Tag: philosophy

The Shame or Shine Lotto

Consider the following Massively Multiplier On-line Game:

  • The game is strictly opt in. Nobody is forced to play the game.
  • Upon joining, some set of personal details is tracked and saved by the game. Purchasing data, tax records, …hell, legal record, personal messages?
  • Once per day, N players are selected at random and the data available on them are released into the public domain.
  • Members can look up to see whether others are playing the game. In addition to identifying information, they can see what information a player has agreed to have tracked.

It’s the Shame or Shine Lotto! Every day, there is a chance you will be roasted or toasted for the information you’ve agreed to uncertainly share.

Would you play this game?

Defining information with Dretske

I prepared these slides to present Fred Dretske’s paper “The Epistemology of Belief” to a class I’m taking this semester, ‘Concepts of Information’, taught by Paul Duguid and Geoff Nunberg.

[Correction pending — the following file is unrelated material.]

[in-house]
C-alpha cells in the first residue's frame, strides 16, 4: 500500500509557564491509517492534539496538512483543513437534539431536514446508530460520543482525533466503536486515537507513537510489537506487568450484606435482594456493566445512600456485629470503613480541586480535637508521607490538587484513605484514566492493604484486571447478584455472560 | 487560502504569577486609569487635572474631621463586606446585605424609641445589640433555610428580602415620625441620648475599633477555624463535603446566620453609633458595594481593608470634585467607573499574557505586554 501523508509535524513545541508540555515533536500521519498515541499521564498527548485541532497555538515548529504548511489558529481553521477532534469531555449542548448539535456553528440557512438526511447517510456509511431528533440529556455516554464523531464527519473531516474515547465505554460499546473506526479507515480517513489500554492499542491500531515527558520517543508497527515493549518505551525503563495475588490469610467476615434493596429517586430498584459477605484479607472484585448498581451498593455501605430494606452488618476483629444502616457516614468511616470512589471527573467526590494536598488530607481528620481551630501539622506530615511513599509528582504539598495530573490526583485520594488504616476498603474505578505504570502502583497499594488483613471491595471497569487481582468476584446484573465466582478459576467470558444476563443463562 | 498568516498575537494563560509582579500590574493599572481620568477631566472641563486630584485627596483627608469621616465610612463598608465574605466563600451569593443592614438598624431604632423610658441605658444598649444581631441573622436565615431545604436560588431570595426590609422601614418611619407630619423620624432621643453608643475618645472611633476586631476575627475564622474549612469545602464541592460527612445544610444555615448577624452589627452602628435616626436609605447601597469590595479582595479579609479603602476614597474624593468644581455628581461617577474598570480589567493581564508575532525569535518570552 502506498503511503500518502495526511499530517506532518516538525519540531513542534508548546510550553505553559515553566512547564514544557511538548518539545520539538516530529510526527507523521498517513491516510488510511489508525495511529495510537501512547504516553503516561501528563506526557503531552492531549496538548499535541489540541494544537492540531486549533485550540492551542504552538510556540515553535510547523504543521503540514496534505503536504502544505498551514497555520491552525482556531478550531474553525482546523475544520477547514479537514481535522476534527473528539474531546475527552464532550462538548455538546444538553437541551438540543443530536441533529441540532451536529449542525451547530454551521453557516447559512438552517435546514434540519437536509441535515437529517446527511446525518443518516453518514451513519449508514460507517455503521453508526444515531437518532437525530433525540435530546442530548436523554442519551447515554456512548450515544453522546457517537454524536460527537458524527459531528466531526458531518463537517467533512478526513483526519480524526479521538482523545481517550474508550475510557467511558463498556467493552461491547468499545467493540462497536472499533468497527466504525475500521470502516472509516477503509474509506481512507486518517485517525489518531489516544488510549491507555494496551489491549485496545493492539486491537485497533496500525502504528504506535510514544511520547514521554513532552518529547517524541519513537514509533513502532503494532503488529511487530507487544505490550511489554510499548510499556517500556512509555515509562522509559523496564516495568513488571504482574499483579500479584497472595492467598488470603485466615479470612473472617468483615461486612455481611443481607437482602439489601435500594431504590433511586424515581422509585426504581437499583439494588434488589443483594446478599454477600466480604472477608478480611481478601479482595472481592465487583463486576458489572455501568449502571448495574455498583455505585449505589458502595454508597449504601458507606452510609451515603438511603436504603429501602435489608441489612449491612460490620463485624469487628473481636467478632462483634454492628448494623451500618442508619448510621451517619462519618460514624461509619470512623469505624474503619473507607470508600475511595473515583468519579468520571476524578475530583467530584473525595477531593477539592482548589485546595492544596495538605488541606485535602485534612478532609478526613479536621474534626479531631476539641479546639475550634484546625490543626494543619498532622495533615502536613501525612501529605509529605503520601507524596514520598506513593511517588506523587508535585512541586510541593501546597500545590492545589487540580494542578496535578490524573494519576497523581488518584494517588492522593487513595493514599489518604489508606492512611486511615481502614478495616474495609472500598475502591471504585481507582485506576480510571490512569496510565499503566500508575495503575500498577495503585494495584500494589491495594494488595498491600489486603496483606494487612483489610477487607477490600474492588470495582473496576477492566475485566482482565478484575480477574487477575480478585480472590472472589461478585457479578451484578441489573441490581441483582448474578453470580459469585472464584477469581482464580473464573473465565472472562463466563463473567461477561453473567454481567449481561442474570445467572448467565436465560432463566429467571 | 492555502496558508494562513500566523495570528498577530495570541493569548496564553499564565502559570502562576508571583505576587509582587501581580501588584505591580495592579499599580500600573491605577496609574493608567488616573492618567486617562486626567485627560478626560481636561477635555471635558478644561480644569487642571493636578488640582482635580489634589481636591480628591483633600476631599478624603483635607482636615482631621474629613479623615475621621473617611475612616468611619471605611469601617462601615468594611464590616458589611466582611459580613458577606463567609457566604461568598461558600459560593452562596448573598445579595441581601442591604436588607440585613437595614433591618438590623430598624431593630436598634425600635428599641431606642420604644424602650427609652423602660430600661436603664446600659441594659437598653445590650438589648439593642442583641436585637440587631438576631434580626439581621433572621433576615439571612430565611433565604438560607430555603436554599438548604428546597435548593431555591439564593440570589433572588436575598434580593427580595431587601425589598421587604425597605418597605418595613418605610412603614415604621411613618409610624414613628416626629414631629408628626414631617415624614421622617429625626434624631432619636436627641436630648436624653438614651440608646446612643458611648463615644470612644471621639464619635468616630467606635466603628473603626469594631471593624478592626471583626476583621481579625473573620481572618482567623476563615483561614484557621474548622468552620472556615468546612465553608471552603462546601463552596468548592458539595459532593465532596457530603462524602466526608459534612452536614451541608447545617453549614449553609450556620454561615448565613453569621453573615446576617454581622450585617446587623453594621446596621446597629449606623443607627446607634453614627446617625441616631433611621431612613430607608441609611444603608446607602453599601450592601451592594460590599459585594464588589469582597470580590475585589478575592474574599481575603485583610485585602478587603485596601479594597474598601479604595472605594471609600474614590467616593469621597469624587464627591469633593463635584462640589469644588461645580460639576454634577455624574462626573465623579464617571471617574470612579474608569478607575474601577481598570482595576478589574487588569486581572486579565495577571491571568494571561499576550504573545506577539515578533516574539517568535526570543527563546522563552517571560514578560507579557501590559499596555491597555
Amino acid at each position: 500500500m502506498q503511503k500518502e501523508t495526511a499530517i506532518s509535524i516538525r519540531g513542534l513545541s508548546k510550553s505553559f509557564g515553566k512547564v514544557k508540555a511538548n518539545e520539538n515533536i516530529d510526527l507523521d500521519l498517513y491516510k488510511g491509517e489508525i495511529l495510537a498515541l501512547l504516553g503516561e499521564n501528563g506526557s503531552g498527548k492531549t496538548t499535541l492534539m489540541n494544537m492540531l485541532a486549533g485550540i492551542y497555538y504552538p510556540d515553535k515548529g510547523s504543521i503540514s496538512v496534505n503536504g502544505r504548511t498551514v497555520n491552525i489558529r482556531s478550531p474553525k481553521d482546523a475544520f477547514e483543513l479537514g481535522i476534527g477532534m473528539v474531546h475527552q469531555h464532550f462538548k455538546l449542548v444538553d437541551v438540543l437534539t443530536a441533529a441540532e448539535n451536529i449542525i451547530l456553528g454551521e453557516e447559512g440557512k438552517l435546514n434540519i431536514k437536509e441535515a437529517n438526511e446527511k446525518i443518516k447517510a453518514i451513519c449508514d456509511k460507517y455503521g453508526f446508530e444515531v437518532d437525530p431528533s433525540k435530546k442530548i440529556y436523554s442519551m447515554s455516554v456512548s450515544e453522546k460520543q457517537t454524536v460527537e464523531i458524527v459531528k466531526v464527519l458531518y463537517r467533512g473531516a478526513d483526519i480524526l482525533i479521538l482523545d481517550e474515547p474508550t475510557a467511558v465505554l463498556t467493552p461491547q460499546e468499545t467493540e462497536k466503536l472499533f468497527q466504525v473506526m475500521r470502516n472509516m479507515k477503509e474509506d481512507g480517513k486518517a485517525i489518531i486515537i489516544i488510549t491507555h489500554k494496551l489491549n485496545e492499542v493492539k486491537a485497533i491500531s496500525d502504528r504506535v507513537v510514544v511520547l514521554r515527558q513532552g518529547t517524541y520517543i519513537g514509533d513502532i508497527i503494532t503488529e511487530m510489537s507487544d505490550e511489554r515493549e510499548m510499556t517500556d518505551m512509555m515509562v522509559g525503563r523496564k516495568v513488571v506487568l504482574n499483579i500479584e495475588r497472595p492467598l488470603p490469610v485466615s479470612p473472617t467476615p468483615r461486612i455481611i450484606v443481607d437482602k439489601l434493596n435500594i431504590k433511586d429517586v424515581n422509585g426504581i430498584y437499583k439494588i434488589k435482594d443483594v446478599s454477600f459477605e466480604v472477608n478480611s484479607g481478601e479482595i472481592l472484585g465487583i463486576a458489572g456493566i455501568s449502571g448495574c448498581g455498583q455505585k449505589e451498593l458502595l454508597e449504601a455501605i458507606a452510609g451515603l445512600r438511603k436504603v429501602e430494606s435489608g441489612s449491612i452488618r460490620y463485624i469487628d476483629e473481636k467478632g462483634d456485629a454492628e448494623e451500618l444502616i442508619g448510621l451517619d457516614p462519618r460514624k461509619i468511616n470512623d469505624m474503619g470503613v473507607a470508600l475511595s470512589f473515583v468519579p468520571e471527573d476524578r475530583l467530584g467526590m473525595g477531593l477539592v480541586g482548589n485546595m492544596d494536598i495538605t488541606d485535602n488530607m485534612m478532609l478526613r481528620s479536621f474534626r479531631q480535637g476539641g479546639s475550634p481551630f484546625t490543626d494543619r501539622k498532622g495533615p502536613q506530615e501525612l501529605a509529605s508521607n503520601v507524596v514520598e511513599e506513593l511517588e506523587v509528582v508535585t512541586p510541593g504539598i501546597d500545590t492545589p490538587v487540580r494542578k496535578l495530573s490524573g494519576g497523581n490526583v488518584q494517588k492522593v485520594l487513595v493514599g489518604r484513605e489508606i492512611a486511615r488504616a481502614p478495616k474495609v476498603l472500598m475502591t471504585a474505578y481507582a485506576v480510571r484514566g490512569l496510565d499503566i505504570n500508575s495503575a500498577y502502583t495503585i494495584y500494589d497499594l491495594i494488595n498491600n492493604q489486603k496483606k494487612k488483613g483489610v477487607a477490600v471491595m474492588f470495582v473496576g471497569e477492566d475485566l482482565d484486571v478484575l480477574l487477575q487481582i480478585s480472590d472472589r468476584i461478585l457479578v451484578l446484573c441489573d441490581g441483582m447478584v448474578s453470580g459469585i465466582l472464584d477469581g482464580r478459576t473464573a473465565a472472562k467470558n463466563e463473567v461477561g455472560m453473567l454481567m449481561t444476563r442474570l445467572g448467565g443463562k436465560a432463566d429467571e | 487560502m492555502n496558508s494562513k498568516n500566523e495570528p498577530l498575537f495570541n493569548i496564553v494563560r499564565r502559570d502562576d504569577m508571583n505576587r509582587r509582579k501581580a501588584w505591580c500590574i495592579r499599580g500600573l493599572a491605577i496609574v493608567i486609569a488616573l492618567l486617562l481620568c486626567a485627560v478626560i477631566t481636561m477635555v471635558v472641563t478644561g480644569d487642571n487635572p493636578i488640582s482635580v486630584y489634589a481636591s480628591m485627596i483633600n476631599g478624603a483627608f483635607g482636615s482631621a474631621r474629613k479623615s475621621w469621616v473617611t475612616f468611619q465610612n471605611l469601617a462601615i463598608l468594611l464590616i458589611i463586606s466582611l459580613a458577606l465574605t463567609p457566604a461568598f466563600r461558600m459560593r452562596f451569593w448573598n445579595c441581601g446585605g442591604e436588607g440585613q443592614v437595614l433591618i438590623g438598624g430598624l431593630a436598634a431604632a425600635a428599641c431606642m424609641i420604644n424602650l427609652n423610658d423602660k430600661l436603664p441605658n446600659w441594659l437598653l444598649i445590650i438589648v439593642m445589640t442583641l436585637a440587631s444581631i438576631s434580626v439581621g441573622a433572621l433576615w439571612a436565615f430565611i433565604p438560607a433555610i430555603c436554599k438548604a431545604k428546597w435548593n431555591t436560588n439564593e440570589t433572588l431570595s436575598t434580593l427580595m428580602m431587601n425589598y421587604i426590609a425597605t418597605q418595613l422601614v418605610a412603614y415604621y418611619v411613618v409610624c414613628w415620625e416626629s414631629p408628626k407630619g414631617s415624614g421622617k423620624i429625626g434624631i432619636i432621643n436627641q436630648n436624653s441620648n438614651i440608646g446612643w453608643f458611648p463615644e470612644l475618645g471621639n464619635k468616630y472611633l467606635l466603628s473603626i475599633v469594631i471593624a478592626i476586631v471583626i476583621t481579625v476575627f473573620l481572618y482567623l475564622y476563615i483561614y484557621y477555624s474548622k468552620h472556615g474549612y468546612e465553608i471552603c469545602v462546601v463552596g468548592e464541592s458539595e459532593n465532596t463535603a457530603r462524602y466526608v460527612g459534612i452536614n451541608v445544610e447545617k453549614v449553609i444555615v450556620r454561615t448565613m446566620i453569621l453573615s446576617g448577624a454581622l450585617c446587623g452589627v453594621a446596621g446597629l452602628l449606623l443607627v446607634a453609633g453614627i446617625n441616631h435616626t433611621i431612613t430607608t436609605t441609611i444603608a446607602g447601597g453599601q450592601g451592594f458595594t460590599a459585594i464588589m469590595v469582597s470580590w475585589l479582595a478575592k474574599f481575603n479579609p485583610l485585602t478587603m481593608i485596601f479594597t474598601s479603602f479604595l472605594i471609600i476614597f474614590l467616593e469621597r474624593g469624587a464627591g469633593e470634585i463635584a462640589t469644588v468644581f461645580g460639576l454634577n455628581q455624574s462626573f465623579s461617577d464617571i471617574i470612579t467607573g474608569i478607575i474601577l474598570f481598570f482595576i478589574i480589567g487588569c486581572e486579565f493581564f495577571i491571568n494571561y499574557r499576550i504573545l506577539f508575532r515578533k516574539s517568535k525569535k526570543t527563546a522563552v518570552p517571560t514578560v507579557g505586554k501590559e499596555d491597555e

Somewhere along the line I realised that if I was put on earth for one reason and one reason only, it was to make slide decks about epistemology.

I’ve had a serious interest in philosophy as a student and as a…hobbyist? can you say that?…for my entire thinking life. I considered going to graduate school for it before tossing the idea for more practical pursuits. So it comes as a delightful surprise that I’ve found an opportunity to read and work with philosophy at a graduate level through my program.